A self-driving connected and automated (CAV) truck is set to start rolling on Australian roads.
Transurban has announced it will begin testing an automated truck in Melbourne, marking what it calls an important step towards a CAV-driven future.
The trial, according to Transurban, will ultimately help it better understand how roads and road technology can be future-proofed to prepare for CAVs joining the mix of vehicles already on Melbourne’s roads and beyond.
“We’ve already conducted CAV trials with driver assistance on our roads, but this trial is a little different as the automated truck will be driving itself,” Transurban said in a statement.
Previously, the toll road operator had tested how the sensors in CAVs interpreted their immediate surroundings by using line markings and variable speed limit signs.
“This time, we’re also testing how one of our roads – CityLink in Melbourne –‘talks’ to the automated truck by providing its real-time data about traffic and road conditions to guide it on its journey,” the company said.
Transurban expects the trials will enable it to capture valuable insights to make informed decisions about future infrastructure and operations that its government and industry partners can also learn from.
Having a solid understanding of automated trucks’ interfacing technology is especially important to the company given road freight is projected to grow steadily in the coming decades.
These trucks, according to Transurban, have the potential to transform the freight industry, by helping to move more goods more often and better supporting the needs of both businesses and consumers.
“Paving the way for their ready adoption is a smart move for everyone,” said Transurban.
CityLink, where the CAV will be evaluated, is one of the most technologically sophisticated roads in the world.
It has embedded technology including more than 600 CCTV cameras, automatic incident detection systems and smart sensors to monitor for traffic incidents such as debris and stopped vehicles.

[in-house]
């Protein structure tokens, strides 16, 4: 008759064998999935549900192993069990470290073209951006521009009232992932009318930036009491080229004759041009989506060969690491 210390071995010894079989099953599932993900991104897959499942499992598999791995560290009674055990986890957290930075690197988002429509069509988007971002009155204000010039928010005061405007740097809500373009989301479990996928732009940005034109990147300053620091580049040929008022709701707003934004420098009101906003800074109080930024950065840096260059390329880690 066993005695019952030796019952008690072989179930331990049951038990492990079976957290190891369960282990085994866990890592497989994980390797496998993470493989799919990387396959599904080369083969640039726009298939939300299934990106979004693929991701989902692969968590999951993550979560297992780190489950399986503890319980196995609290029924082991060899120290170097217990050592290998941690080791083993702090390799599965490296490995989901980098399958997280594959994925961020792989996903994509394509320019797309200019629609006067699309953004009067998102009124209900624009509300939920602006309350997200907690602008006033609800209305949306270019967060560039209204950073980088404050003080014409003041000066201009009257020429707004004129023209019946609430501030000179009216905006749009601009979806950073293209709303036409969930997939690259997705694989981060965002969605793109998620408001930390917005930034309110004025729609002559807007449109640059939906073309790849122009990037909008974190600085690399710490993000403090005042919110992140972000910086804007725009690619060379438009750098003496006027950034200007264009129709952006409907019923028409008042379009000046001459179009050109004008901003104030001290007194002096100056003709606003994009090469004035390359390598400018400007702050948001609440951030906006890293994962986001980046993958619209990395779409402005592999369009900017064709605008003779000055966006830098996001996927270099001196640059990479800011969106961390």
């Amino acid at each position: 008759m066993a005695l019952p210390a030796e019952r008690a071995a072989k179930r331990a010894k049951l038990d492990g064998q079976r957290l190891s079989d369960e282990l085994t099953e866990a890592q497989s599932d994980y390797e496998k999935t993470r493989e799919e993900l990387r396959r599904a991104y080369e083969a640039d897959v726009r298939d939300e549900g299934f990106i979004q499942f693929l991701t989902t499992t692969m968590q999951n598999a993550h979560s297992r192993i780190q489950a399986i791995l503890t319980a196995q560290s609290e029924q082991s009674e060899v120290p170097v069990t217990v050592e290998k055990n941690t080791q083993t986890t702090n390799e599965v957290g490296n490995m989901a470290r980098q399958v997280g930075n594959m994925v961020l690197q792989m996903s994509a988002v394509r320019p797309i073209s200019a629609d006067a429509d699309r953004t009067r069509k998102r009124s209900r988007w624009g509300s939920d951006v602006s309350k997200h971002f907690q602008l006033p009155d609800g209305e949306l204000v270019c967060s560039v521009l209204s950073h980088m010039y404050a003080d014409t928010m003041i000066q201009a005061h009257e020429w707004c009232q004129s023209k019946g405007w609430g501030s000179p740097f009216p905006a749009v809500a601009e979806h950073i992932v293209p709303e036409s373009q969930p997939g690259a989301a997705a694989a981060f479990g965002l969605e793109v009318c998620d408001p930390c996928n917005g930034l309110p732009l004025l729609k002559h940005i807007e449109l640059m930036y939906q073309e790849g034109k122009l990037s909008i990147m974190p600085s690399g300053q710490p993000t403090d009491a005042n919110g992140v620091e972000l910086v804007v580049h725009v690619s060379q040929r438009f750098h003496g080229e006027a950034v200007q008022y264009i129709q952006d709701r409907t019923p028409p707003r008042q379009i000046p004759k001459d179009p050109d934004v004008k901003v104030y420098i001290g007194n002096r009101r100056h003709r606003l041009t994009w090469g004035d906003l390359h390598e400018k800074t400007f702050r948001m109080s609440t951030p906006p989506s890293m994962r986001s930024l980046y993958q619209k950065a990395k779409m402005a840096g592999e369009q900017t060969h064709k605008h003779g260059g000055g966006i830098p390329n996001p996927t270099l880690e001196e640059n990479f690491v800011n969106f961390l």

During the trial, real-time data from CityLink’s systems will be fed directly to the CAV truck, enabling it to understand road and traffic conditions beyond its sensors.
During its on-road trials, the truck will only travel at night, when traffic is typically light.
The vehicle will travel in a dedicated lane from Todd Road on the West Gate Freeway, through both the Burnley and Domain tunnels and onto the CityLink/Monash Freeway, finishing at Warrigal Road.
The CAV truck will then turn around and return along the same route.
“Getting the trial CAV truck to this stage (on-road trials) has taken a lot of preparation,” said Transurban.
The truck has been subject to weeks of rigorous testing at the Australian Automotive Research Centre in Anglesea, with Transurban and the vehicle’s provider, the Taiwan Industrial Technology Research Institute, putting the truck through its paces in various controlled conditions.
While the truck’s automated features will be in operation — testing them is the point of the trial — a specially trained safety driver will be aboard at all times.
Pilot vehicles will accompany the truck initially. Transburban’s team of 24/7 traffic control officers will also be monitoring the road and conditions using CityLink’s extensive system of CCTV cameras and monitoring systems.